Tuesday, September 13, 2005

volunteers needed

no, not another plea for katrina. I'll leave that to julia roberts and sean penn. the mak center is planning a major architectural tour of private homes for oct 2 and is looking for volunteers and if you give 4 hours, you get a free ticket to the tour. I'll be managing the volunteers at silvertop that day:

Have you ever dreamed of seeing the interior of Silvertop by John Lautner, recently featured in the Los Angeles times magazine? Have you ever wondered what Schindler’s houses look like on the inside? Volunteer as a MAK Center Tour docent, and you will get an inside look at some of LA’s most interesting modern houses. Dedicate a mere 4 hours as a house docent on October 2, and earn a free ticket to that day’s architecture tour. Don’t miss this great opportunity!

Please pass this along to any responsible student or colleague that may be interested in seeing the following houses without paying for a ticket:

MAK Architecture Tour
Sunday, October 2, 2005
11:00 am – 7:30 pm

Silvertop (John Lautner, 1957)
Straddling the ridge above Silverlake, this classic Lautner, recently featured in the LA Times Magazine,features a sweeping concrete roof, glass walls and garden designed by Garrett Eckbo.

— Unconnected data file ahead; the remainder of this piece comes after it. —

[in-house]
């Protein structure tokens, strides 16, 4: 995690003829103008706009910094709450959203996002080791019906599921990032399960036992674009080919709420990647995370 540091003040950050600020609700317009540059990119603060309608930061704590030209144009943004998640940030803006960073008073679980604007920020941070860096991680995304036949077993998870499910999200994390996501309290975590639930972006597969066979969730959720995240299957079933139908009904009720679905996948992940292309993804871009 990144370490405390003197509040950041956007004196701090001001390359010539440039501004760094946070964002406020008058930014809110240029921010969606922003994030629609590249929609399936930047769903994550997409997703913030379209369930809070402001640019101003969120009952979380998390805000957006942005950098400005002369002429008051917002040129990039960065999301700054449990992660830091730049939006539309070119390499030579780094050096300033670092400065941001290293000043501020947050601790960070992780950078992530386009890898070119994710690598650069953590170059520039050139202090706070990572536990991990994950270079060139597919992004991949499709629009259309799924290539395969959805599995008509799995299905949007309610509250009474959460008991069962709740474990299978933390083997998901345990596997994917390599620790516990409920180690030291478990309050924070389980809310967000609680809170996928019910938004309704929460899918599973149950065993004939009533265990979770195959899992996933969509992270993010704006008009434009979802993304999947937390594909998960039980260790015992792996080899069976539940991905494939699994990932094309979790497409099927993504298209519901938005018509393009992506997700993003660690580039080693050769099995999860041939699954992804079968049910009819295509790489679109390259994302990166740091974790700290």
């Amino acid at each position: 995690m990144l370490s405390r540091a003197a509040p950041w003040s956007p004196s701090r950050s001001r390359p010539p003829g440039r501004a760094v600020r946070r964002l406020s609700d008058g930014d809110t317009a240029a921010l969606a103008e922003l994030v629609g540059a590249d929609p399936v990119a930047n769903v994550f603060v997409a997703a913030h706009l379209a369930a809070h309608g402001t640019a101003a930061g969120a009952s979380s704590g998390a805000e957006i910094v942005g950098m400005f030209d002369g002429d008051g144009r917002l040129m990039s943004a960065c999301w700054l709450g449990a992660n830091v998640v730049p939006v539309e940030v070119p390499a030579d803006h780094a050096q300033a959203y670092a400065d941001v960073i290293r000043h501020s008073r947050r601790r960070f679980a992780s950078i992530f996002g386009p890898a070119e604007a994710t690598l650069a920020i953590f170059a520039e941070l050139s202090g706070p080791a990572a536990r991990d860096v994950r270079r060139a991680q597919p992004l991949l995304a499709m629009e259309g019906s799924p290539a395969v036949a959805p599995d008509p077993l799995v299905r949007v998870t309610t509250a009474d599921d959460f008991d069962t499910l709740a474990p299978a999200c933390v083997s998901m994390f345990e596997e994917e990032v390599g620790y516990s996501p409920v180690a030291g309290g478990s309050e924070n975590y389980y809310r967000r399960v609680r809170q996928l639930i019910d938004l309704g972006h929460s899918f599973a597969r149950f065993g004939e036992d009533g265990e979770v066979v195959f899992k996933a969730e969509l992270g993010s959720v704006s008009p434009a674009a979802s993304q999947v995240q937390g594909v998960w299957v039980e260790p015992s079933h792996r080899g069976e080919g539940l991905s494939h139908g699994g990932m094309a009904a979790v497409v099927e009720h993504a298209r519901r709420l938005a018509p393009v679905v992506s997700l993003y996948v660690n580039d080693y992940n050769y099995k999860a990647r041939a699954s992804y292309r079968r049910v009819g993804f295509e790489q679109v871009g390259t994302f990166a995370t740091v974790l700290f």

The Walker Residence (R. M. Schindler 1936)
This house cascades down a steep hill, mimicking the sites’ topography and taking full advantage of a view of Silverlake.

The Wilson Residence (R. M. Schindler, 1935-38)
Another great example of a cascading hillside house.

The Tierman Residence (Gregory Ain, 1939)
Pure geometry with unexpected articulations makes this house critic/architect Robert Venturi’s favorite Gregory Ain house.

The Yates Studio (R. M. Schindler, 1938-47)
Originally designed as a music studio addition to a bungalow, it was the site of a concert series called “Evenings on the Roof” that continued until 1954.

The Bubeshko Apartments (R. M. Schindler, 1938 and 1941)
This hillside building has units which range from tiny to large, providing an opportunity to see the scalability of Schindler’s design principles.

The Schlessinger Residence (R. M. Schindler, 1952)
Schindler’s last house is still owned by its original commissioner; virtually nothing has been altered since it was built.

The Elliot Residence (R. M. Schindler, 1930)
This well-sited hillside house feels much larger than its modest size, thanks to Schindler’s masterful use of interlocking spaces.

Cocktail Reception 5:00 pm – 7:30 pm
The Wolff House (R. M. Schindler, 1938)
Schindler’s buildings were rarely white. The recent restoration of this house brought back its original colors; their intensity and combination defy expectations.

Ticket prices for Tour and Reception
Self-driven: $65 Friends of the Schindler House and students, $80 general public. Ride a shuttle bus for the afternoon sites for an additional $30

To volunteer as a tour docent, please contact Angelica Fuentes, 323-651-1510 or afuentes@makcenter.org


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